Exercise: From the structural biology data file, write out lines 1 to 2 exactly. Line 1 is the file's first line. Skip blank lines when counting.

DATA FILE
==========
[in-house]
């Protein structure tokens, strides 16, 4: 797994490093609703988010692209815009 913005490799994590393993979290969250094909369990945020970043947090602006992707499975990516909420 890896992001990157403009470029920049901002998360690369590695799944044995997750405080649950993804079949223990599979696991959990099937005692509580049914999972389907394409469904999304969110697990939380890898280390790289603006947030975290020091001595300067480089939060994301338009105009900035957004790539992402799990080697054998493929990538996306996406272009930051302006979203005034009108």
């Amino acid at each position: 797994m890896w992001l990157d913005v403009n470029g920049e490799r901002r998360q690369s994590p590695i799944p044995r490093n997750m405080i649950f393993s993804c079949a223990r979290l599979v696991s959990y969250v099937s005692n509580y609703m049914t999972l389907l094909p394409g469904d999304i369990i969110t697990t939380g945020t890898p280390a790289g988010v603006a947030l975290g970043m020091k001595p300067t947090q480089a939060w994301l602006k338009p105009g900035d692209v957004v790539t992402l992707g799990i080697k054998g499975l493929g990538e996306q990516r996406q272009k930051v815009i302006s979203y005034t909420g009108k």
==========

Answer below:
[in-house]
């Protein structure tokens, strides 16, 4: 797994490093609703988010692209815009 913005490799994590393993979290969250094909369990945020970043947090602006992707499975990516909420 890896992001990157403009470029920049901002998360690369590695799944044995997750405080649950993804079949223990599979696991959990099937005692509580049914999972389907394409469904999304969110697990939380890898280390790289603006947030975290020091001595300067480089939060994301338009105009900035957004790539992402799990080697054998493929990538996306996406272009930051302006979203005034009108």